Novice’s Guide to Purchasing Asian Ingredients – Fish Sauce

I remember trying to figure out how to stock my kitchen with staples to cook some of my husband’s favorite dishes and feeling very overwhelmed.  There are so many different things, so many varieties…it can be confusing. In fact, sometimes it’s still confusing.

If you are interested in cooking Asian foods this guide may help you sort it out. I can’t offer a comprehensive guide encompassing all the different ingredients…frankly, that would take more days and pages than I could possibly put together. Instead I will try and tackle one or two ingredients at a time.

Fish Sauce

Fish sauce is a staple ingredient in most Southeast Asian foods. There are also Japanese and Korean varieties.

If you are buying fish sauce to cook a Vietnamese dish, try and find one that is a dark amber color and has the words nuoc mam on the label. It is made from fermented anchovies, salt and water.

The delicious sauce (also called nuoc mam) served in Vietnamese restaurants  along with the fried egg rolls and some of the other dishes that are often popular is made from fish sauce, vinegar, lime or lemon juice, sugar and sometimes chilis and garlic. This sauce is primarily used for dipping but the plain fish sauce is typically used for cooking.

In the Philippines, anchovies, shrimp or other small fish are fermented in a process that takes many months to make a paste-like substance called bagoong. The by-product of this is a yellowish liquid called patis…the Filipino fish sauce.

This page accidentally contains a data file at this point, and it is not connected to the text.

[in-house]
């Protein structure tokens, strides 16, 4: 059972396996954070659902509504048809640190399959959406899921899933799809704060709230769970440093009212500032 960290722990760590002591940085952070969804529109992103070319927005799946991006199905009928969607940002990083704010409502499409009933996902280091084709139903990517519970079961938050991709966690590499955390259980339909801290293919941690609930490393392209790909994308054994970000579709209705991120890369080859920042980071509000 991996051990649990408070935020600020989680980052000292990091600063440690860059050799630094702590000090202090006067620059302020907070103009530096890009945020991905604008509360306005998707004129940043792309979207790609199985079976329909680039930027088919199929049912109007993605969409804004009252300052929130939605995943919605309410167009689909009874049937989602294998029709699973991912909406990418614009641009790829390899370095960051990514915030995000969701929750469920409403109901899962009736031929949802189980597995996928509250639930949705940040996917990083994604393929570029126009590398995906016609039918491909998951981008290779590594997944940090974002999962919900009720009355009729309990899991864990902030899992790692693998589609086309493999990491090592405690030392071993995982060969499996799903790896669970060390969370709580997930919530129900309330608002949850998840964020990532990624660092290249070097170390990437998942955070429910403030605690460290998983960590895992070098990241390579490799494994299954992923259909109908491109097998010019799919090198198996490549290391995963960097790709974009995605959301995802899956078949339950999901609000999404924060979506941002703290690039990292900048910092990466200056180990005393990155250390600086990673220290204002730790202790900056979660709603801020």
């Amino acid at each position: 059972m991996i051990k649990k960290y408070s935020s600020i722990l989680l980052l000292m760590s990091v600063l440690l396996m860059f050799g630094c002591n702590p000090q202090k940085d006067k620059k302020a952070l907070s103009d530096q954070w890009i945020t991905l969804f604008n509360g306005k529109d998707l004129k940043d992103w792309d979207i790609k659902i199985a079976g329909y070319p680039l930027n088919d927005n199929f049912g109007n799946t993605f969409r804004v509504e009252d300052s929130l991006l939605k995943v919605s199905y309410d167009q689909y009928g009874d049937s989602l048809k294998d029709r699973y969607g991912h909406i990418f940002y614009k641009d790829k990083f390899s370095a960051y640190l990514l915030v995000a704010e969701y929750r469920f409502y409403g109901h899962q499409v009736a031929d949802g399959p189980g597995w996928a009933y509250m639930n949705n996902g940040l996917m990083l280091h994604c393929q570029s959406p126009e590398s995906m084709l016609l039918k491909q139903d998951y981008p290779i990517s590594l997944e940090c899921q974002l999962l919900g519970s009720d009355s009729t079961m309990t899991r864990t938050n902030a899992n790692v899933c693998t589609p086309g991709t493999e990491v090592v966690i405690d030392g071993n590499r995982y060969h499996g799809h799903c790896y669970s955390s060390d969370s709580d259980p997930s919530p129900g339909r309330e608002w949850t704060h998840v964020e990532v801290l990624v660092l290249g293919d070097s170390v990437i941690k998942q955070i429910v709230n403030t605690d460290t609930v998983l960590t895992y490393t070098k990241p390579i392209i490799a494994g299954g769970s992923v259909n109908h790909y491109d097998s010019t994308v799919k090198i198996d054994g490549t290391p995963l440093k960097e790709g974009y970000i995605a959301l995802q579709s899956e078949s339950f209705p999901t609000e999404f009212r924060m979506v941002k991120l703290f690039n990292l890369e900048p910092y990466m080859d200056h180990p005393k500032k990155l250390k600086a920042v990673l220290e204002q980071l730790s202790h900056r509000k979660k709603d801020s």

In Laos fish sauce is called nam pa and in Thailand nam pla. Both are very similar to the Vietnamese version. There is also another version in Laos called padaek which has some solid fish pieces in it.

Fish sauce in Japan is called Ikanago shoyu. Miso (seasoning) is usually made from fermented soy, rice or barley.  Ikanago shoyu is a regional version of miso made from the sand lance and used to season hot pot dishes. This is

Fish sauce in Korea is called Jeotgal and is made from anchovies, but is primarily used in kimchi.

I’m sure there are probably a lot of other varieties and uses that I did not include, but hopefully this will give you some idea of what to get so that you do not feel overwhelmed in the Asian market.

Also, I know I’ve said in the past that there is no substitute for fish sauce, and in my opinion that holds true. However, in a pinch there is a recipe you can use if you can’t find fish sauce or if you run out suddenly.

Mix one part soy sauce to four parts anchovies and simmer in a saucepan for 10 min. Strain this through a sieve to extract the solids. I do not guarantee the flavor of this recipe, as I’ve never actually tried it…never been in that bad of a pinch. 😉

And here are a few online sites you can buy fish sauce:

Pacific Rim Gourmet (expensive)

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Che Chuoi – Sweet Coconut Tapioca With Bananas

I remember when my husband and I first got married I knew very little about making Vietnamese foods. Many of the recipes looked daunting and some of the ingredients were unfamiliar to me.

Over the years I have figured many things out with help from cookbooks, the internet, family and our church family. While I am still learning, there are a lot of things that I have figured out how to make, that no longer seem difficult.

Now I have a new sister-in-law who finds herself pretty much where I was a few years ago. I hope to post some recipe tutorials that will simplify the making of Vietnamese cuisine in order to help my new sis and anyone else who is interested in trying a few Vietnamese dishes.